Growing Roses for Beginners: Secrets to Success in the Garden

KIDERÜL that in the case of roses, as in most of life, space matters the most. This is the most important tip for inexperienced growers who come across a variety and fall in love. “You really need to make sure the rose will fit where you live,” said Peter Schneider, editor of the annual Combined Rose List, an international reference guide. Mr. Schneider, who noted that Instagram lovers are often bred overseas, suggested visiting a nearby botanical garden to see what’s good there. Alternatively, you can find relevant information on the rose’s label, catalog, or online description, said Matthew Norman, a rose companion at the Missouri Botanical Garden. Make sure the rose is in the hardness zone (find your own on the USDA website). “The right plant, in the right place,” Mr. Norman said.

To gather even more intelligence for the young rose grower, I initiated a conference call with these two pros. Here is their wisdom.

Catherine Romano: Do ​​you recommend buying roses with bare roots or pots?

Matthew Norman: In my experience, I have observed a stronger growth response when planting bare-rooted roses. Bare-rooted roses have a higher root mass than potted roses.

Peter Schneider: If I could choose, I would choose bare root instead of container, but today there is a huge variety of varieties available in the container compared to bare rooted ones. Also, don’t want to plant a bare-rooted rose when the spring is already hot, because then it’s hard to make sure it doesn’t dry out before you start growing and creating new roots. And in the fall, it’s almost impossible to find plants with bare roots. So you have a limited period of a few weeks in the spring to ideally plant them.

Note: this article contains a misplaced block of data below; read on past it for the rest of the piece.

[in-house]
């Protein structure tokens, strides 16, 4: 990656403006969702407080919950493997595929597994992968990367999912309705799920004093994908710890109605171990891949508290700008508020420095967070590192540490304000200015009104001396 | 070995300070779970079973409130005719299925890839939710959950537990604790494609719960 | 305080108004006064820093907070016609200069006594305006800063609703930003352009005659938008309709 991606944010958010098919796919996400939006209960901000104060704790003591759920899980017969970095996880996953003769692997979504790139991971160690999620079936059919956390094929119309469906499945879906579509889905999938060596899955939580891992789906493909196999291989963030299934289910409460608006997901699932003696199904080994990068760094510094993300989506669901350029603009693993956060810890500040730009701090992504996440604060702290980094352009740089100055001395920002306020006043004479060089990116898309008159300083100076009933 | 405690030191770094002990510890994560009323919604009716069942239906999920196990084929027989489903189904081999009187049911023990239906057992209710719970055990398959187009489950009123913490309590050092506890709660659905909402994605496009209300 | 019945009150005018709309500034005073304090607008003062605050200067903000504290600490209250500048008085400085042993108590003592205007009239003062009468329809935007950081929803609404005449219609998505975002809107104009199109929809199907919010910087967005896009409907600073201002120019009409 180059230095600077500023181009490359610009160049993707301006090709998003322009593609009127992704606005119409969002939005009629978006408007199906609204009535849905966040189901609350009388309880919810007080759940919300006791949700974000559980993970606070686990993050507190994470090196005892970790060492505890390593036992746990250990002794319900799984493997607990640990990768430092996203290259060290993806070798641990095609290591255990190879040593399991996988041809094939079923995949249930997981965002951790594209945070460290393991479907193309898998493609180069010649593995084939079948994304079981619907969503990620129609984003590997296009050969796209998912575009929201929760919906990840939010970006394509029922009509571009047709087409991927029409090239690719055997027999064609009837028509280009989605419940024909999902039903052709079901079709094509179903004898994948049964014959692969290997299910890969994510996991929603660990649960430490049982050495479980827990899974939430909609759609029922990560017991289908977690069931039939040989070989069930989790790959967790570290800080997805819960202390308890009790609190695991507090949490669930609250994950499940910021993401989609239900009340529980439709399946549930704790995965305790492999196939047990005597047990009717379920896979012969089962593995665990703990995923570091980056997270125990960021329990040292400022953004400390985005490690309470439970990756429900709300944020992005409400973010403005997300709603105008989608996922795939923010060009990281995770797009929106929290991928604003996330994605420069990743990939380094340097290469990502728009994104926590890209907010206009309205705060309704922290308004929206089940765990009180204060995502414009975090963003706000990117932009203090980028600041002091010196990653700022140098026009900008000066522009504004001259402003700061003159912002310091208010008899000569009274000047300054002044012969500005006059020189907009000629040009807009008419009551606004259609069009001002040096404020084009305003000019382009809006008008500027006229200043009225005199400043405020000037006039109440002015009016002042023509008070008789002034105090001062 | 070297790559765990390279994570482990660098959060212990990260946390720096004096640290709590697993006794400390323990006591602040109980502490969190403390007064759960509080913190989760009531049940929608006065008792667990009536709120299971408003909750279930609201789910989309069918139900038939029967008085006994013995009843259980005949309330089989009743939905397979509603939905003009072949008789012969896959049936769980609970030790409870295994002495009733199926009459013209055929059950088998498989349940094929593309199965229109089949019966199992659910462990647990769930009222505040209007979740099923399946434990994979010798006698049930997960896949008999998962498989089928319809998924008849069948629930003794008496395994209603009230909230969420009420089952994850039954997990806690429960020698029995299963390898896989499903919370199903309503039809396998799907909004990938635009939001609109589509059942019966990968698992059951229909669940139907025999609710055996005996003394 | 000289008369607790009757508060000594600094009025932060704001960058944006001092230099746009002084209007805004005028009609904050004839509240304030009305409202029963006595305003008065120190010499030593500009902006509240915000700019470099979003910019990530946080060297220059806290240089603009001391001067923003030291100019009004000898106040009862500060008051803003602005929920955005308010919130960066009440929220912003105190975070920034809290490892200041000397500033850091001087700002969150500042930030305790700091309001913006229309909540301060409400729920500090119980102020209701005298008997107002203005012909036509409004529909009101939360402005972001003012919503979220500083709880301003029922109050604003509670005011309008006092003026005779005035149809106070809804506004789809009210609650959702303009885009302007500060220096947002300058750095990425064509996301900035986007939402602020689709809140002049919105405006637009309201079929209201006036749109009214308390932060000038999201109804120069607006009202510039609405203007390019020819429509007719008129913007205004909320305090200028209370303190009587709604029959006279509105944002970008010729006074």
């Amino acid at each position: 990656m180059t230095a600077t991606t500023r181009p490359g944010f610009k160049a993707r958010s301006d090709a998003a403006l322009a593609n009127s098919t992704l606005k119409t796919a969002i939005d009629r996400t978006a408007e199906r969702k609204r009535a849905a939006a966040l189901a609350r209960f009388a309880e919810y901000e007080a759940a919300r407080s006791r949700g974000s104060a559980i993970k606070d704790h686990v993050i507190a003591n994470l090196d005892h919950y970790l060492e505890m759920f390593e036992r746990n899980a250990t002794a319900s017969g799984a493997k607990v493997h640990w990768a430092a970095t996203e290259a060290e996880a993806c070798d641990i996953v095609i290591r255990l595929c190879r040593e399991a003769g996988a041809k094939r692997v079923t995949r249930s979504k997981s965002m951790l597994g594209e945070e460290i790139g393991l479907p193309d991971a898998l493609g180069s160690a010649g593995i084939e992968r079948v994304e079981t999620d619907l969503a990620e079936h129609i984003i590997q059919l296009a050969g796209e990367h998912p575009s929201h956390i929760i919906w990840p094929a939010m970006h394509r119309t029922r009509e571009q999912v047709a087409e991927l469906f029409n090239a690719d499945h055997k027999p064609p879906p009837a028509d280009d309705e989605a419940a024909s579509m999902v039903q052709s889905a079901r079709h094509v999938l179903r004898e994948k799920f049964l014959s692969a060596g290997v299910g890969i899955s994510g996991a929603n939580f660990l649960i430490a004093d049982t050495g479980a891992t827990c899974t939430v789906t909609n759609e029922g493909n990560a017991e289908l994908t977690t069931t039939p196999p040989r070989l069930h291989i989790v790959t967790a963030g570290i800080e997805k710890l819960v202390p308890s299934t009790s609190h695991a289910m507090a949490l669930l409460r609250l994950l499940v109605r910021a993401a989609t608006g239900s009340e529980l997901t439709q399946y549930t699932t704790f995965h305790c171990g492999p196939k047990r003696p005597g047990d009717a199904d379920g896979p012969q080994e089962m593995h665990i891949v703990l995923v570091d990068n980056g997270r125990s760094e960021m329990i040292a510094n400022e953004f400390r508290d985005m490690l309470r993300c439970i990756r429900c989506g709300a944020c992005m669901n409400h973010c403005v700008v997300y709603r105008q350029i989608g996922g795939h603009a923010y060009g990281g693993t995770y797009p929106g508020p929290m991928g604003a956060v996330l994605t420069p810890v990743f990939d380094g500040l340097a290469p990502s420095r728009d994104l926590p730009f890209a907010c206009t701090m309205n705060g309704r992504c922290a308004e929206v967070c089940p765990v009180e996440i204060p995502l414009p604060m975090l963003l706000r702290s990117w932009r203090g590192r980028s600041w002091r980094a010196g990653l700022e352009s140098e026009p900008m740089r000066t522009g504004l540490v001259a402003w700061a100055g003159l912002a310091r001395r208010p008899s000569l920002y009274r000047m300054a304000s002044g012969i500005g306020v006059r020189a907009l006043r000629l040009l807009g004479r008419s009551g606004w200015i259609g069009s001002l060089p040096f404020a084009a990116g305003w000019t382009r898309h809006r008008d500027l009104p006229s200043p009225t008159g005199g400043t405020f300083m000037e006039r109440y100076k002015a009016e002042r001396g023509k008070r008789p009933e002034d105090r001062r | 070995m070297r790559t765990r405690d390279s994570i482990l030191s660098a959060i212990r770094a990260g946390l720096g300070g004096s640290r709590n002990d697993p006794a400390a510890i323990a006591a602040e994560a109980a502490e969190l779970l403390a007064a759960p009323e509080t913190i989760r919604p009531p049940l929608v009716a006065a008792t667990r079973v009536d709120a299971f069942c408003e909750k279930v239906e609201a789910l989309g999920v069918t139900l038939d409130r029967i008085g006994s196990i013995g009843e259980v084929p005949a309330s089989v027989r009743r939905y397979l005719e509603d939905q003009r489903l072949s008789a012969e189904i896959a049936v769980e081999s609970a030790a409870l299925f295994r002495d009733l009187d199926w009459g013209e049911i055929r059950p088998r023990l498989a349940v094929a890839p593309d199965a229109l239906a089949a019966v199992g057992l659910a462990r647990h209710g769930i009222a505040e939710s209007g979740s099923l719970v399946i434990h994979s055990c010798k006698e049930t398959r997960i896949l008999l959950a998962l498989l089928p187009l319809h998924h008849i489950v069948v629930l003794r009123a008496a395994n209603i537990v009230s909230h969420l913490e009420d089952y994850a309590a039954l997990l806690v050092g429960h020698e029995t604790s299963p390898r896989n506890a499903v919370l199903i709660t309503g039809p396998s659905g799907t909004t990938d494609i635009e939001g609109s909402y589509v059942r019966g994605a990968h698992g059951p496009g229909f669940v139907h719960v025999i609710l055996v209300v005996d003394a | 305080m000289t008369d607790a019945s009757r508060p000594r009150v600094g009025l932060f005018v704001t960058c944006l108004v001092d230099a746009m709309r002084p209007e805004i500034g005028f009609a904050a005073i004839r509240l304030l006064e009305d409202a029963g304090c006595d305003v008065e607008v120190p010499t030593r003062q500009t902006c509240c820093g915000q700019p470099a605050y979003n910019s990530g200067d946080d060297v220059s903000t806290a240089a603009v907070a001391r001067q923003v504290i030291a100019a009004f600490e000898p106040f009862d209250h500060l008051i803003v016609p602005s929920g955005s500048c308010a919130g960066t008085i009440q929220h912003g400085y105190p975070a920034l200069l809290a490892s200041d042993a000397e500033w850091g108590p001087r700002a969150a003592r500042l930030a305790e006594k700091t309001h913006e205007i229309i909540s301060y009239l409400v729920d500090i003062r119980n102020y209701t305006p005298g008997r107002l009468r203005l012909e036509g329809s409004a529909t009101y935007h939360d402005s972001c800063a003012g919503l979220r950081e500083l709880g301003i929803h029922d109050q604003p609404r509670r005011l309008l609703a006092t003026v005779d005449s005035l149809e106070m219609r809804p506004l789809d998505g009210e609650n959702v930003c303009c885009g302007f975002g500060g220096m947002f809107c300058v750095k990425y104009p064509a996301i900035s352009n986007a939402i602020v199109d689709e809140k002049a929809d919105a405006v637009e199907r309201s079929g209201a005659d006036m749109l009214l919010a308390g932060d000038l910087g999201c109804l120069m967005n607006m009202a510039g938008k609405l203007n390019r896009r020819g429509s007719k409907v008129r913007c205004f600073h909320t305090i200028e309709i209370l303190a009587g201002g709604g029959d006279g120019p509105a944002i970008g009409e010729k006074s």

The New Dawn climbing rose “really thrives during the growing season,” said Matthew Norman, a rose vendor at the Missouri Botanical Garden.



CR: When is the best time to plant roses?

MN: Spring and autumn. Spring is a great time to plant because the temperature is just right for root production and stem growth. Spring is the period when crèche stocks are highest.

PS: Container or potted roses can be planted throughout the growing season when there is no frost, especially when planted in the summer heat. It’s autumn [my preferred] it is time to plant roses because the root system will have time to develop without supporting new growth until spring. The result is a plant that germinates in the spring.

Matthew Norman

CR: Where is it worth buying a rose?

PS: Anyone with internet access is not limited to shopping in a large store. Still, you need to look for brands you trust [there]. I trust Kordes and Easy Elegance the most. But if you can buy it from a rosewood school, even by mail [via catalog or website] or by visiting the nursery in person, buy from someone who actually grows roses and can answer your questions about roses. This is amazing.